I'll be most interested in your completed product!

John Y.
06-03-2003, 10:45 AM
Hi dig_dabeat,

Giskard, as usual, is right on. The thing that was confusing to me was that you called the driver a D123A. The 123A series was used in the L88, L100, etc. The 123A had the same frame as a D123, but is strictly a LF unit, whereas the D123 (with bright aluminum dust cover) is usable up to above 2500 Hz with a LE20 or 075 (2402H) tweeter. I'm not sure it is adequate up to the 6500 Hz range for use with a 2405H in a two way, but I bet it is with a 2404H "baby cheeks" at 3000 Hz.

So, which is it? 123A or D123? Free air resonant frequency of the 123A is 25 Hz, compared to 45 Hz for the D123. The 123A would make for a better low end.

John

Mr. Widget
06-03-2003, 10:45 AM
Originally posted by dig_dabeat
I recently bought a D123A pair. I was expecting them to be the same as the 123, but discoverd that they were purely a bass driver. Nonethles, when I plugged them in, they sounded great. I am wondering if I can run them "full range" and just add a tweeter.
I have trued them in parrallel with somehigh frequency units, and the results are promising..
steve

The D123 was the woofer that JBL modified to create the 123A for the L100, 4310 etc., etc. It does not have the added aquaplas and therefore has a lighter cone that will be rather bass shy. As I recall it does produce fairly high frequencies that will allow you to create a two way, however it is very beamy and not real clean sounding in the upper midrange. For an inexpensive two way I agree with Giskard. Take a look in the library at the 60's era catalogs and see how JBL used the D123.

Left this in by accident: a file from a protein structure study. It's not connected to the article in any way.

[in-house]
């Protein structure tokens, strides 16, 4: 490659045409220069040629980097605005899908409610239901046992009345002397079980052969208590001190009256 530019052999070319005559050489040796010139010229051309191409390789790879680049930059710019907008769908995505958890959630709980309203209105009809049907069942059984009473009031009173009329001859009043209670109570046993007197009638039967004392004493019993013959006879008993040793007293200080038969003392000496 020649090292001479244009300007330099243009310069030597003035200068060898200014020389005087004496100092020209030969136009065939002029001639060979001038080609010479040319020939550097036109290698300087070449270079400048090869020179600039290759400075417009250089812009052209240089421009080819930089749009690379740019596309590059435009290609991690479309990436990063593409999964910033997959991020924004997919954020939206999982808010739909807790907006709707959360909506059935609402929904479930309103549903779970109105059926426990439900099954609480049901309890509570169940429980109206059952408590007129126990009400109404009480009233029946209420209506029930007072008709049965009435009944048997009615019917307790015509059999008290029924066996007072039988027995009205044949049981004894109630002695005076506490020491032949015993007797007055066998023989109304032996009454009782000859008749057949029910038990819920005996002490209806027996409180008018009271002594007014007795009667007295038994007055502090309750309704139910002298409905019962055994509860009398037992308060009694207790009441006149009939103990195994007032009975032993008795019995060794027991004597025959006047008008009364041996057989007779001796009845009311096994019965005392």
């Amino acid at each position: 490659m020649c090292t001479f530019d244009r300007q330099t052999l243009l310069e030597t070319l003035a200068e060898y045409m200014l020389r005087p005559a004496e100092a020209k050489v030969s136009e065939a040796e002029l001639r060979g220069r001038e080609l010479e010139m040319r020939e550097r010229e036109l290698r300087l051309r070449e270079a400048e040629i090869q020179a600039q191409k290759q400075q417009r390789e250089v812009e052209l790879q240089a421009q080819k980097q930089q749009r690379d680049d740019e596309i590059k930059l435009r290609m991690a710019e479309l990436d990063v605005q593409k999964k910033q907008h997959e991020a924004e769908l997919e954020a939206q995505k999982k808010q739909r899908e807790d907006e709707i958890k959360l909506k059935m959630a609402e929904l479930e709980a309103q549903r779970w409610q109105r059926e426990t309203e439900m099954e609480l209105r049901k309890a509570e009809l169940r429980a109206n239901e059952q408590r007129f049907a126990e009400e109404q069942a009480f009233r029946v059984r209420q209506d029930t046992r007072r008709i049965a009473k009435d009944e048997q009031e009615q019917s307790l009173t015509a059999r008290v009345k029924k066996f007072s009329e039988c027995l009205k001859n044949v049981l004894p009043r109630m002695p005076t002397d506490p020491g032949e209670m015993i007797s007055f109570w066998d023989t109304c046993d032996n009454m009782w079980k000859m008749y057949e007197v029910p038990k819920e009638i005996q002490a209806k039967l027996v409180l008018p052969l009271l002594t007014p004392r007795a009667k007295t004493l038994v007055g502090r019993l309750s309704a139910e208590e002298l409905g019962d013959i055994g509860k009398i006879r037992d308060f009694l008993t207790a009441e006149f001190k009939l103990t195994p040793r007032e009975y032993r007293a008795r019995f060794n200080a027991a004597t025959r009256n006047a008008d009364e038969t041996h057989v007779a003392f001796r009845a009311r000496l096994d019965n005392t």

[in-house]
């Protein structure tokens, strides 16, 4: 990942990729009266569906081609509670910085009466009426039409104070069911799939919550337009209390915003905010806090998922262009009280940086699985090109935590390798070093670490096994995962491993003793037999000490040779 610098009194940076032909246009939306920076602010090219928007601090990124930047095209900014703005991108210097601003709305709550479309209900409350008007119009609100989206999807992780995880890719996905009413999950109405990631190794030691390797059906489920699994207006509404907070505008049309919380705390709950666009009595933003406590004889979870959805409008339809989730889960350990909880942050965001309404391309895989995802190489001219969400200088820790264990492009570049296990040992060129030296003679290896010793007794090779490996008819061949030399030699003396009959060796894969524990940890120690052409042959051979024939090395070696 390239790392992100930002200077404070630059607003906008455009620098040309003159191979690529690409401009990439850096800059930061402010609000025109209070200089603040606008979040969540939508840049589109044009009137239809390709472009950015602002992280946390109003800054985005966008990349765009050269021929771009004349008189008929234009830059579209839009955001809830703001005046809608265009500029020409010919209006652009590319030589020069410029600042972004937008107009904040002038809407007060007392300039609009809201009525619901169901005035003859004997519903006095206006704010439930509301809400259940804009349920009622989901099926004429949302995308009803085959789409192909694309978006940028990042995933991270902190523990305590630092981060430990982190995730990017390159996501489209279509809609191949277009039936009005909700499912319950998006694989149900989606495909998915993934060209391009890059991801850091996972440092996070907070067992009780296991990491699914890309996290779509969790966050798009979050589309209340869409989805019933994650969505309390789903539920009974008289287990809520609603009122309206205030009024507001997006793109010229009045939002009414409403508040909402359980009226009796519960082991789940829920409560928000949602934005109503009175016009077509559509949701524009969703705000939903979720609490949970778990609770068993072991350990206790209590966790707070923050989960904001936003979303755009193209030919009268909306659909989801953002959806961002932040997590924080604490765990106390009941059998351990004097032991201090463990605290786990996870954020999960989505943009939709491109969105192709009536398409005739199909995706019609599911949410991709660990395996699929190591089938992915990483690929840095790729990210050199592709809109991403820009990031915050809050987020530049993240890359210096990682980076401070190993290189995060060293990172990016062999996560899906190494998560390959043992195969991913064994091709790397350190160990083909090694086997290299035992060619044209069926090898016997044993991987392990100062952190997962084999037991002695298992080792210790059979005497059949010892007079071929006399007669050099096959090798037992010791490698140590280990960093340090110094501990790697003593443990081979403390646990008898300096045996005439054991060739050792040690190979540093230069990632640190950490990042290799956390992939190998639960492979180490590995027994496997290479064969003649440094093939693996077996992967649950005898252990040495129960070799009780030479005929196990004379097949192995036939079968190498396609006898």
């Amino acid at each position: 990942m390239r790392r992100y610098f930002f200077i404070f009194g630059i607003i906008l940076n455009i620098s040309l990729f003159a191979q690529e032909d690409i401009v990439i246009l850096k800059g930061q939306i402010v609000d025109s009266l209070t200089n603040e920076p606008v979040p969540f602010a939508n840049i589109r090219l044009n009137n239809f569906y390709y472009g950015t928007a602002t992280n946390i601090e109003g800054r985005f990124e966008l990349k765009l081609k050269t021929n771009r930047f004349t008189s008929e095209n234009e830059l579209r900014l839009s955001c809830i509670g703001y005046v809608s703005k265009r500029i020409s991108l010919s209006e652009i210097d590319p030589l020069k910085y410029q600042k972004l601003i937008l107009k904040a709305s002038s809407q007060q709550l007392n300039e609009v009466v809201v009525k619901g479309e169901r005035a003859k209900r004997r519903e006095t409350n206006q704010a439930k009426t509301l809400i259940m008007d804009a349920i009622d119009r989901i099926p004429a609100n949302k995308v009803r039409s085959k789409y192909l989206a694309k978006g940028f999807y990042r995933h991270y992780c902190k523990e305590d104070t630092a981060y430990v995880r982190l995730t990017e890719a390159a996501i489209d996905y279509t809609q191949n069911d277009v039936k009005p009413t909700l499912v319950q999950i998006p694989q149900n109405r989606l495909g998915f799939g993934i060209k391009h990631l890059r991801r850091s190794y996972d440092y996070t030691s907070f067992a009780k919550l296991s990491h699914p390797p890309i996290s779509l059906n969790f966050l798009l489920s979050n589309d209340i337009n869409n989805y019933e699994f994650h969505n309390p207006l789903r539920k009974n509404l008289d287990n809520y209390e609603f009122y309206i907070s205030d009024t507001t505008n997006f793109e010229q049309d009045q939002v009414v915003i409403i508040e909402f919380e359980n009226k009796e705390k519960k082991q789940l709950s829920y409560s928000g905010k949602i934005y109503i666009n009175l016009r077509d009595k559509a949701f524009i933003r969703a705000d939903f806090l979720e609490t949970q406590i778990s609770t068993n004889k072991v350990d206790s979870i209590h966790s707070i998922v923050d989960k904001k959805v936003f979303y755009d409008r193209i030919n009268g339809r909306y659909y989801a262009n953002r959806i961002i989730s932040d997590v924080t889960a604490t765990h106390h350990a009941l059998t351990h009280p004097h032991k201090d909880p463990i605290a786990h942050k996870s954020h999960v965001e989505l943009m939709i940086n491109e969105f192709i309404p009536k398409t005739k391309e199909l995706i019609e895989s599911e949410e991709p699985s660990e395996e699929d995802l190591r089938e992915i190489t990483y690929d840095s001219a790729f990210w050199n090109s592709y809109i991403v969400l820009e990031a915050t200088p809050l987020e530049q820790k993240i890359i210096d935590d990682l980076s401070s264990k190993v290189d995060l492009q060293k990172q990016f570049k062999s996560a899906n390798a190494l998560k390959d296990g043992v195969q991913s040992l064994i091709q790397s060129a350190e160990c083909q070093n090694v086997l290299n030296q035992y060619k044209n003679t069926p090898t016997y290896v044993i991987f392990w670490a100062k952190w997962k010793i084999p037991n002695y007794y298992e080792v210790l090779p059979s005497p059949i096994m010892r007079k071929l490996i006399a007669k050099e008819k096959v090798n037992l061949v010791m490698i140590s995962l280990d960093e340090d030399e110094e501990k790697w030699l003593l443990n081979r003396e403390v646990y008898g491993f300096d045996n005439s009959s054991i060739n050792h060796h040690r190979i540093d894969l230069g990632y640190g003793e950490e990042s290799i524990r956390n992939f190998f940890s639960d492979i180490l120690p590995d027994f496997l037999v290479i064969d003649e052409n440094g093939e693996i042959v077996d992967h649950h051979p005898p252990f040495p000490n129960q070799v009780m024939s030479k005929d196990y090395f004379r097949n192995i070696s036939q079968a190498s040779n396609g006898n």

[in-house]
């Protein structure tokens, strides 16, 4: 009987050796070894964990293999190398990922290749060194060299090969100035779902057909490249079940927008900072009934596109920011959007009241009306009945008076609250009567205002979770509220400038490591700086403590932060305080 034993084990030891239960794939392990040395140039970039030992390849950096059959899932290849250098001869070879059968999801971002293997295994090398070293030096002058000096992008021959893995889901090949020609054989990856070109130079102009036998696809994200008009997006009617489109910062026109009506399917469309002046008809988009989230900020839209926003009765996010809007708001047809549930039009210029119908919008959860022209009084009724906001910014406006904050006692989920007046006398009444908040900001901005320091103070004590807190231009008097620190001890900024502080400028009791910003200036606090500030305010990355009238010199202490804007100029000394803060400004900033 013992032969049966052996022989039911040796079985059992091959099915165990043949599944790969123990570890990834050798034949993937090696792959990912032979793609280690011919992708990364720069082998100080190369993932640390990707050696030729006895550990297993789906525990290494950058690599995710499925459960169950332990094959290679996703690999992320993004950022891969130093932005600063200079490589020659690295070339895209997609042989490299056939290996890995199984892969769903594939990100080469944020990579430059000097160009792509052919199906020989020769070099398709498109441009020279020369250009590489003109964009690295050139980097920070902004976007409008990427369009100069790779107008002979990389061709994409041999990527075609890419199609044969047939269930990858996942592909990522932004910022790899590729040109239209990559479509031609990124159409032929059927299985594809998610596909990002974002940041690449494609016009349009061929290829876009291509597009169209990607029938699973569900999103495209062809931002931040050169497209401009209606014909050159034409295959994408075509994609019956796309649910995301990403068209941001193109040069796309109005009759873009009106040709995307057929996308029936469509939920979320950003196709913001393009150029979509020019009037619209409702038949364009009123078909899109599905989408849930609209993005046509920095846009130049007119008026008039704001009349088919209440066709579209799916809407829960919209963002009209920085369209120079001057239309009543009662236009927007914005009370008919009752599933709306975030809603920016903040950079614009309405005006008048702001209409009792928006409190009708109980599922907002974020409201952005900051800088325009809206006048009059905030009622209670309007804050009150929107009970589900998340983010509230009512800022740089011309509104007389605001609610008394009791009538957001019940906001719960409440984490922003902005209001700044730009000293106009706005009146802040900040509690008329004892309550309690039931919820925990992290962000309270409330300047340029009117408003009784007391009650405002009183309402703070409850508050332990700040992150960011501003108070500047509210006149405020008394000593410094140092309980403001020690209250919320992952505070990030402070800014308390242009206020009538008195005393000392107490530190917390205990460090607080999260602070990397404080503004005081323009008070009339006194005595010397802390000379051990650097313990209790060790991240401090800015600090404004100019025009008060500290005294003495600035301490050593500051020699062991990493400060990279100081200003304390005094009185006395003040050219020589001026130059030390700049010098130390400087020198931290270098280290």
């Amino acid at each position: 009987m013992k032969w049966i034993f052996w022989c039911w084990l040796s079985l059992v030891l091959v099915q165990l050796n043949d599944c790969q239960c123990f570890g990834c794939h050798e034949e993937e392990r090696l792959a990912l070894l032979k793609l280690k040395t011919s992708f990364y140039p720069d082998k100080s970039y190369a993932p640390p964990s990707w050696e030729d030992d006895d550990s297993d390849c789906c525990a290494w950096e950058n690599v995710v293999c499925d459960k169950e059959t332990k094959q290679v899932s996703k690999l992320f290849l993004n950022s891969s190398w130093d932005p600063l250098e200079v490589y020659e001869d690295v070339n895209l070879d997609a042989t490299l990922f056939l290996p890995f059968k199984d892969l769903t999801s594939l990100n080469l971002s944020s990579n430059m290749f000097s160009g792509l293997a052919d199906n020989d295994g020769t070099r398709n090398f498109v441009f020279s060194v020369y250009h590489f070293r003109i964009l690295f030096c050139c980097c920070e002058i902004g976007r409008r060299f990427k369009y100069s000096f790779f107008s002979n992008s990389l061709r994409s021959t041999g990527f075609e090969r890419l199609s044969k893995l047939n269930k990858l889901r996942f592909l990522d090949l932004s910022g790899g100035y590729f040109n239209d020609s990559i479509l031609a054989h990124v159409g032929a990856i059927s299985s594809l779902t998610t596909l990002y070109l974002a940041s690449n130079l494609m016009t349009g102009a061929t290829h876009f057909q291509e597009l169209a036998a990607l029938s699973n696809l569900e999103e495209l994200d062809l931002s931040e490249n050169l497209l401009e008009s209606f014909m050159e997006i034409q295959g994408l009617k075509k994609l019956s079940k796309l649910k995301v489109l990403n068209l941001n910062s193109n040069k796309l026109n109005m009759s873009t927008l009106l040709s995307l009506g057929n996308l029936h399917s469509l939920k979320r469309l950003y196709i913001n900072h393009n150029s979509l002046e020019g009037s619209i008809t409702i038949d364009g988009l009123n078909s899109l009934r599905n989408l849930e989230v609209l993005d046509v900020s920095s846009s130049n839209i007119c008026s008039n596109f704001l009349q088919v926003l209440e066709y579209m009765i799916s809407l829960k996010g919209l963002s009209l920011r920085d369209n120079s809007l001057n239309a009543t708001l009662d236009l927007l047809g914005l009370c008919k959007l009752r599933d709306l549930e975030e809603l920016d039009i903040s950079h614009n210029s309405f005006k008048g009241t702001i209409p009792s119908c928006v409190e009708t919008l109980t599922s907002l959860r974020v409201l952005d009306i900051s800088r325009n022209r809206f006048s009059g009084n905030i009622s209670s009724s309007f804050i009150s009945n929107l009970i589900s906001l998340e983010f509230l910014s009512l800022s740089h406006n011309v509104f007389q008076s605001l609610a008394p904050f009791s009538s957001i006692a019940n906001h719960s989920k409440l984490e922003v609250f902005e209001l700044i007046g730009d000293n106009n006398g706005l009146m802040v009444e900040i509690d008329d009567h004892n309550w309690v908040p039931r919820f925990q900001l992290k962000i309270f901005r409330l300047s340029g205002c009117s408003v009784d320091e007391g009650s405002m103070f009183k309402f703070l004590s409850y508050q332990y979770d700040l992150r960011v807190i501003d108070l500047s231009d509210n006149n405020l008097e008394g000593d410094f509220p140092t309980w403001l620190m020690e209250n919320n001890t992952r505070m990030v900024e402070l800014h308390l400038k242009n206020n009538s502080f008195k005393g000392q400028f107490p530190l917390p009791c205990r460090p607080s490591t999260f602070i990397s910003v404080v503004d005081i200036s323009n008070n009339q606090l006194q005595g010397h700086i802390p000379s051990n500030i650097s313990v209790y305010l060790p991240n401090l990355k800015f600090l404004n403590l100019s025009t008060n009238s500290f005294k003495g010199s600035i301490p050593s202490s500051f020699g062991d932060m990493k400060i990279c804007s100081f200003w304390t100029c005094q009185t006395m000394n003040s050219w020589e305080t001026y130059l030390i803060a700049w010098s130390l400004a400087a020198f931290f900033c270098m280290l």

Have fun!

http://www.lansingheritage.org/html/jbl/catalogs/jbl-catl.htm

Robh3606
06-03-2003, 07:05 PM
To end all confusion is the cone white on the face?? Or dark??

Boputnam You have the watch those lists. The 4311 predates the ferrite conversion so the original driver was a 2213A not the H Take a look at the 4311 brochure in the library.

Rob:)

boputnam
06-03-2003, 08:26 PM
Ha! And, a great question!

At least in being wrong, I got the 2213 bit right :D

And I did, when getting home to my files, get my brain sorted out and noted the error. Doh!

Lesson #4311: when at work, keep the mind at work and await the more learned answers of those not distanced from their lists, or who just basically KNOW MORE than I do!

It's just SO DANG HARD when the day is wearing on to not at least take a little peak into The Forum.

Addiction takes on many forms (as do mid life crises!!!)...

Robh3606
06-03-2003, 08:40 PM
"It's just SO DANG HARD when the day is wearing on to not at least take a little peak into The Forum."

Yeah it sure is!!